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Sentencing: Alternatives

Development And Characteristics Of Alternative Sentencing Programs, The Costs Of Alternative Sentencing Programs, The Effectiveness Of Alternative Sentencing Programs

The United States has relatively little intermediate punishment for crime. Offenders are either incarcerated or they are given routine probation, which sometimes equates with perfunctory supervision. Because seriousness of crime does not fall into two neat compartments, sentencing often errs in one direction or another. It is either too harsh, putting behind bars people whose crimes and criminality do not warrant it, or too lenient, giving routine probation to people whose crimes and criminality deserve stronger punishment or supervision.

These realities have encouraged states to consider sentencing alternatives (or "intermediate sanctions") that punish but do not involve incarceration. There are two basic arguments for sentencing alternatives. One is practical—many prisons and some local jails are overcrowded, and resources are constrained. Some advocates argue that sentencing alternatives can alleviate prison and jail crowding at less cost than expanding incarceration capacity and without jeopardizing public safety. The second argument is from principle—alternatives provide more latitude for making the punishment fit the crime, thus achieving the sentencing objective of just deserts (Tonry).

The practical argument has been most often used to support sentencing alternatives. Their increasing popularity reflects an impression that they meet their objectives of alleviating prison crowding, costing less than incarceration, and controlling crime. Intermediate sanctions reflect the realization that prisons are crowded, partly because in some states everyone from first-time welfare cheats to repeat robbers are sent to prison, without consideration of the different risks they present to the community. National statistics show that about half the offenders admitted to prison each year are there for property or public order offenses, not violent crimes (Beck). While nonviolent offenses must be taken seriously, it is not obvious that a prison term is necessary. Lawmakers hope that when properly structured, intermediate sanctions may prevent new crimes, but do so without the expense of prison.

These alternative sentencing strategies require finer distinctions among criminal offenders and create, de facto, a continuum of sanctions that reflect the range of criminality. These alternatives are also commonly referred to as "intermediate" or "middle-range" sanctions, since they are tougher than traditional probation but less stringent—and expensive—than imprisonment. Intermediate sanctions offer an alternative to the "either/or" sentencing policy found in many states, that is, either prison or probation. They are seen as a major means to curb prison crowding, while at the same time delivering punishment and protecting the public.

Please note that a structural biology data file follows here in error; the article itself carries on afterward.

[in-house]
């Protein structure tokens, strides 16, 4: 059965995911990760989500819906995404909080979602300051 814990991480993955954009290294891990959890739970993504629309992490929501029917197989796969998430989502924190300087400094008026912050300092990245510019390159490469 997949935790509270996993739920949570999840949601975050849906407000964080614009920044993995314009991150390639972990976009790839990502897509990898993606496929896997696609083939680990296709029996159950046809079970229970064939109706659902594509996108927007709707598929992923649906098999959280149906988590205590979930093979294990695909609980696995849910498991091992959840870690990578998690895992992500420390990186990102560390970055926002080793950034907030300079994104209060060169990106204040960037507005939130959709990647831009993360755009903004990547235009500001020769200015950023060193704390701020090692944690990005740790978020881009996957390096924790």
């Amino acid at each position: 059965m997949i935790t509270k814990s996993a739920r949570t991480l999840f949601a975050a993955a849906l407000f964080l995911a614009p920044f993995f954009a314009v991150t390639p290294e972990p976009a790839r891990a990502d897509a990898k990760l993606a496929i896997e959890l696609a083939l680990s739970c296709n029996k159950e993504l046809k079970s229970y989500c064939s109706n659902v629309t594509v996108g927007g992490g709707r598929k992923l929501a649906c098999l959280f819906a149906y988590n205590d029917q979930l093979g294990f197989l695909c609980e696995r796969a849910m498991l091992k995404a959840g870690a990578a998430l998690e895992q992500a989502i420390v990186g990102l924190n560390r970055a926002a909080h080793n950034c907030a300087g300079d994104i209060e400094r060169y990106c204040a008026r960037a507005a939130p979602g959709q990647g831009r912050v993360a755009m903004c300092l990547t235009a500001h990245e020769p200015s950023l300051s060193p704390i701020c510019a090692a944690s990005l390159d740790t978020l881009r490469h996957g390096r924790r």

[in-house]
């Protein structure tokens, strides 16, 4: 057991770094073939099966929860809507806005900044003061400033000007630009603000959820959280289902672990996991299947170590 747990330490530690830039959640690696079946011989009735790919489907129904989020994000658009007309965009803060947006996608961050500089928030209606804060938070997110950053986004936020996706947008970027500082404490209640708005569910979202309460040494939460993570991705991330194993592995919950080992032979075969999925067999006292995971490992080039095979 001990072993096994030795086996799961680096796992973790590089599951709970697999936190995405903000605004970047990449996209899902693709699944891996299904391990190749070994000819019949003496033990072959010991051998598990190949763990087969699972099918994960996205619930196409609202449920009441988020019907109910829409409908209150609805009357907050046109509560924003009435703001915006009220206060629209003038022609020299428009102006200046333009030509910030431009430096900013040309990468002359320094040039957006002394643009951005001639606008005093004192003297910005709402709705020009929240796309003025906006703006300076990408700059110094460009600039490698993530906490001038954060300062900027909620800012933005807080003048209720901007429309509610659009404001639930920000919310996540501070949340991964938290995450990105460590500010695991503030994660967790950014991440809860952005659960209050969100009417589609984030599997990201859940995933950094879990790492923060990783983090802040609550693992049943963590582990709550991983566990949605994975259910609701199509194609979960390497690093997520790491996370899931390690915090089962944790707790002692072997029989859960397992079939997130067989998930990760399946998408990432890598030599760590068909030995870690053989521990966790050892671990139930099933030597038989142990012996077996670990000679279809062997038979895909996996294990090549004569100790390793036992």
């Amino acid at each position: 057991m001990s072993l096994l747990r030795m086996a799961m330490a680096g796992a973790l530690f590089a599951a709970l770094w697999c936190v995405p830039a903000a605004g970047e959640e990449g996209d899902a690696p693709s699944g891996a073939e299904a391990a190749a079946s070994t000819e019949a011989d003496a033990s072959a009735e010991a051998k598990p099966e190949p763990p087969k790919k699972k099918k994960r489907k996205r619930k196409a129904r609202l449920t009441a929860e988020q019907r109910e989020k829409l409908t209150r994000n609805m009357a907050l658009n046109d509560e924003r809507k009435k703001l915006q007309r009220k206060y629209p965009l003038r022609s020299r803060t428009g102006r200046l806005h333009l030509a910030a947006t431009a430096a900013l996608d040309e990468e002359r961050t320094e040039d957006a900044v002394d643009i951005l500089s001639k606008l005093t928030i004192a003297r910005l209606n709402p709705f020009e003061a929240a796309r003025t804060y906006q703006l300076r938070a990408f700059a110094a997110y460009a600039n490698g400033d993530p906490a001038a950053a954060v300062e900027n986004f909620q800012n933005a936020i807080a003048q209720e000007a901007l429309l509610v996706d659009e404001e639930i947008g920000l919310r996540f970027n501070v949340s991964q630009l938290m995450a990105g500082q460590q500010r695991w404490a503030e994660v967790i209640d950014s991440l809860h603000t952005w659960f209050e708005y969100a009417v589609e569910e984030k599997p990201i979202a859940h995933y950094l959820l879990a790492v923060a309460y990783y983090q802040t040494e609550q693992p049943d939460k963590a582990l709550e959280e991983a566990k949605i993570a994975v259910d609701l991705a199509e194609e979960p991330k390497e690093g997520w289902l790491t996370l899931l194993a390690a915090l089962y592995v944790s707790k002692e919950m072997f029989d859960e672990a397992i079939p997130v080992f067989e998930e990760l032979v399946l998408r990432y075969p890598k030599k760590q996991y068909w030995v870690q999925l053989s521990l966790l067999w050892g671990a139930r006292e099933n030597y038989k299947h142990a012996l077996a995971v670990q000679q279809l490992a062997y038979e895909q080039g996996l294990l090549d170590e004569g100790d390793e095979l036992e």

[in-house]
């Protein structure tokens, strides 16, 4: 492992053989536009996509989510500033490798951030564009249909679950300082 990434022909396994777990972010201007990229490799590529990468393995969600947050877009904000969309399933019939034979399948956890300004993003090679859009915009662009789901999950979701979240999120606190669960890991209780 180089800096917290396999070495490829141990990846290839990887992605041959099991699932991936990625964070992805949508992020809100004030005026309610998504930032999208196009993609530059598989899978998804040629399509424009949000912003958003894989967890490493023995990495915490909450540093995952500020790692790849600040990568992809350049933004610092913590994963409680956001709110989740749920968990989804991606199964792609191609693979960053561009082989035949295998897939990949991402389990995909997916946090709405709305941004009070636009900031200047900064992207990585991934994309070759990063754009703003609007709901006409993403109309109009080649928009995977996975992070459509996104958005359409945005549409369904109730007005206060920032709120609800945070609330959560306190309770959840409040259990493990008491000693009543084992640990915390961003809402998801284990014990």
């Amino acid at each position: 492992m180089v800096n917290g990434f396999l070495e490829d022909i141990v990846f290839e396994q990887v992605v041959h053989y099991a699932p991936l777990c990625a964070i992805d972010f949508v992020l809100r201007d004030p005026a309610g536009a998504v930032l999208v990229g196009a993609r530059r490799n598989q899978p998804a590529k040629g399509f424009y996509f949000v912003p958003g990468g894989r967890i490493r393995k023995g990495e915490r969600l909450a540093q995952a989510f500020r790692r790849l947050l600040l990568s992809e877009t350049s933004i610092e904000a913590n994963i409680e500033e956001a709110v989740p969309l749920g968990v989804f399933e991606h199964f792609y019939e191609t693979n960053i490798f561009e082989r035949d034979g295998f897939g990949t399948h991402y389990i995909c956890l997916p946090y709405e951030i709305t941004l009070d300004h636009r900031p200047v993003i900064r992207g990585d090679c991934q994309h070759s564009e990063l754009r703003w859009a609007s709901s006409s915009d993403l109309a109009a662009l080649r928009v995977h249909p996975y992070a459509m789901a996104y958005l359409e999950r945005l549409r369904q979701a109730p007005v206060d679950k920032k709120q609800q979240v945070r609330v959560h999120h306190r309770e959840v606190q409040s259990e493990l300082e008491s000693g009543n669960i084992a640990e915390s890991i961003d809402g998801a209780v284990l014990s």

Beginning in the 1980s, states began experimenting with "new" alternative sentencing programs (Tonry and Hamilton). In one sense, alternatives to prison have long been a staple of the justice system through the granting of probation. But conventional probation was shown to be ineffective with felons (Petersilia et al., 1985), and the medical model on which probation was founded also fell out of favor with the public after Robert Martinson's now-famous review claiming that rehabilitation did not work (Lipton et al.). The new sentencing alternatives and the newer name (intermediate sanctions) did not prioritize the offender's need for services, but rather focused primarily on the community's need for protection. This philosophical shift from an offender-rehabilitation focus to a community protection-punishment focus spurred the wide proliferation of intermediate sanctions during the 1980s (for a complete review, see Petersilia).

Enthusiasm for modern sentencing alternatives was generated by early reports from programs like that of the Georgia Department of Corrections. Georgia's self-evaluation claimed that their Intensive Supervision Program (ISP) had saved at least $10,000 per year for each offender who was sentenced to it. Their ISP assigned probationers to a team of officers who had a reduced caseload of not more than twenty-five probationers (normal caseloads in the United States average one hundred). Georgia reported that these ISP participants had extremely low recidivism rates, maintained employment, and paid a monthly supervision fee.

These positive findings attracted national attention and such alternatives were touted as being the future of American corrections. Proponents argued that such programs could relieve prison crowding, enhance public safety, and rehabilitate offenders—and all at a cost savings. Probation staff was also enthusiastic, saying that such programs gave them the opportunity to do probation work the way it ought to be done.

State and federal governments were encouraged by the early evidence, and as Clear and Hardyman wrote about this period, "State legislators were virtually falling over each other" in an effort to sponsor legislation to implement these programs (Clear and Hardyman, 1990). In the ensuing years, every state experimented with a variety of sentencing alternatives, and hundreds of programs were implemented. Today, virtually every state has a variety of intermediate sanction programs (ISPs) in place, as do many countries around the world (for a review, see Petersilia, 1997; Tonry and Hatlestad).


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Law Library - American Law and Legal InformationCrime and Criminal Law